- Sarepta Therapeutics on Monday said an experimental, second-generation therapy for Duchenne muscular dystrophy showed promise in its first clinical trial.
- According to Sarepta, early results from the Phase 2 dosing study suggest the therapy, known as SRP-5051, may be more powerful at a lower dose than the company’s marketed drug, Exondys 51. Sarepta received approval for Exondys in 2016, despite a dramatic dispute within the Food and Drug Administration.
- Analysts called the results encouraging, but cautioned that the variable dosing and small number of patients involved in the early analysis make drawing solid conclusions difficult.
Sarepta claims the SRP-5051 study demonstrates proof of concept for the company’s new technology, which is designed to increase cell penetration, giving patients a more effective treatment with an easier dosing regimen.
In addition to SRP-5051, the Cambridge, Massachusetts-based biotech has designed five other potential therapies using this platform. Sarepta said the latest results give it confidence to continue advancing the technology and to study it for other diseases.
Sarepta’s Duchenne medicines work by blocking a genetic mutation that prevents the body from making a muscle-building protein called dystrophin. In the case of Exondys 51 and SRP-5051, the target is a stretch of the DMD gene known as exon 51.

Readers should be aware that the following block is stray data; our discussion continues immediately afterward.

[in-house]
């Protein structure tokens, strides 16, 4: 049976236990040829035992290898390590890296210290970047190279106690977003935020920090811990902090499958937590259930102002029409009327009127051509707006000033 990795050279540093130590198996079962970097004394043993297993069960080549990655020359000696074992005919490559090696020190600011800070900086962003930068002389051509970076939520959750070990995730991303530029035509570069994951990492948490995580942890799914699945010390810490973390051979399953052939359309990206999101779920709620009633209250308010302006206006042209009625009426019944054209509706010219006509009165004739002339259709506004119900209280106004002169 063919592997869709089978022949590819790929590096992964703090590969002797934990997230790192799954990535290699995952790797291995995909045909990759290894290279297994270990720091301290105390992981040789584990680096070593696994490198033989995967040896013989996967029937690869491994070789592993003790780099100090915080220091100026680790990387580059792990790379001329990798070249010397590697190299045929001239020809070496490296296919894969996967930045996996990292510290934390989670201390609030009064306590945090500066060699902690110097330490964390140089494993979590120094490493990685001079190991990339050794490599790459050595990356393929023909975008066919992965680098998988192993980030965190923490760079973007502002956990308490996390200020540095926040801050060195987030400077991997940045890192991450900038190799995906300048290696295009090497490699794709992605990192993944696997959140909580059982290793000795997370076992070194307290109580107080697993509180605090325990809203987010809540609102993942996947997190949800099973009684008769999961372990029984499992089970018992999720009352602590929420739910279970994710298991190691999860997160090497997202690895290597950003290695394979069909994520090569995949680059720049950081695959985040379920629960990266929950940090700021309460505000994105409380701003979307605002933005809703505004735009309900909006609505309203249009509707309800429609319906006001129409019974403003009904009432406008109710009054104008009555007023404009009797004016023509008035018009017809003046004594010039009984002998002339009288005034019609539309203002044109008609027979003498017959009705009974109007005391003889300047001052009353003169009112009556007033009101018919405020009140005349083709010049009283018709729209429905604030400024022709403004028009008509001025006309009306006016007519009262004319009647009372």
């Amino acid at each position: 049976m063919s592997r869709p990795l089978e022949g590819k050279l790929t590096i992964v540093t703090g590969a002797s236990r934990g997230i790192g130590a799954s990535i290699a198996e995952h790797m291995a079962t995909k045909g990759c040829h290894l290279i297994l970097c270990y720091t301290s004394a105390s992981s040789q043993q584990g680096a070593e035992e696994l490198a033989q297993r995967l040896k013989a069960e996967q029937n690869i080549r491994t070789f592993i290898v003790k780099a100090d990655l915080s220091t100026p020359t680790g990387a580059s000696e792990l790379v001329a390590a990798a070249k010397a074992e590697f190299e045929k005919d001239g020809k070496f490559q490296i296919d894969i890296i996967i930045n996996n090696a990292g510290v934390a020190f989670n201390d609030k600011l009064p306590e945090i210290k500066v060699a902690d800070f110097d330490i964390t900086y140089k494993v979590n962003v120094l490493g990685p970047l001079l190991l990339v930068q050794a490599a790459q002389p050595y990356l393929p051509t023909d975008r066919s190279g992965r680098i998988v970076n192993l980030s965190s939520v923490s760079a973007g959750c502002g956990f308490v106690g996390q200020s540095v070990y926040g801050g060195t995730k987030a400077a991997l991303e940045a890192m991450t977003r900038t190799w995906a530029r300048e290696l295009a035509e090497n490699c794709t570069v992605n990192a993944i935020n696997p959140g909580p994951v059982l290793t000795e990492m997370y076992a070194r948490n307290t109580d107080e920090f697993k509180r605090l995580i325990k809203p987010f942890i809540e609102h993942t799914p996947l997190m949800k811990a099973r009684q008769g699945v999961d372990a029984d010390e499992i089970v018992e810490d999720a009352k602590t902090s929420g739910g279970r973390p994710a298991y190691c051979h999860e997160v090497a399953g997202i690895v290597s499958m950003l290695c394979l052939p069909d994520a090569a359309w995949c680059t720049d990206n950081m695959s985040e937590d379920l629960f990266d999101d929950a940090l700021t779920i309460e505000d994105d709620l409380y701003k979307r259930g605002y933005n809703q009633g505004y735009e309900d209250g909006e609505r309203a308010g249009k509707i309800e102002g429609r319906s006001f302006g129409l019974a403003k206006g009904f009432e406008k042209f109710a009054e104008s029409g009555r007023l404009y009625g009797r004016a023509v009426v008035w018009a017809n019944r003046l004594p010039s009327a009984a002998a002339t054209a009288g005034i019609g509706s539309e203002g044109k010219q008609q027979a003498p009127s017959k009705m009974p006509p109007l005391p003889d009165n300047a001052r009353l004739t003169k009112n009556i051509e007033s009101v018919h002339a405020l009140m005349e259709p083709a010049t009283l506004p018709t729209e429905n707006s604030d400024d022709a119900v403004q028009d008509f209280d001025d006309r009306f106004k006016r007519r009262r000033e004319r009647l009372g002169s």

Sarepta said one arm of the SRP-5051 study saw especially favorable results from a 20 mg/kg dose given monthly, in comparison with a 30 mg/kg dose of Exondys 51 given weekly. Those results, along with animal data, could suggest even more efficacy for SRP-5051 at higher doses, SVB Leerink analyst Joseph Schwartz wrote in a note to investors.
The biotech also said it didn’t see negative effects on the kidney, a finding that analysts said is crucial because one concern surrounding its technology is kidney toxicity.
Sarepta has a second Duchenne treatment called Vyondys 53 already on the market, and is seeking approval for a third, called casimersen. Those two drugs go after different pieces of the DMD gene — exon 53 and exon 45, respectively.
The company is also developing a different type of gene therapy called SRP-9001 for Duchenne. A study of that treatment is expected to produce data in the first quarter of next year and is likely to have a bigger effect on the company’s future value, according to Danielle Brill, an analyst at Raymond James.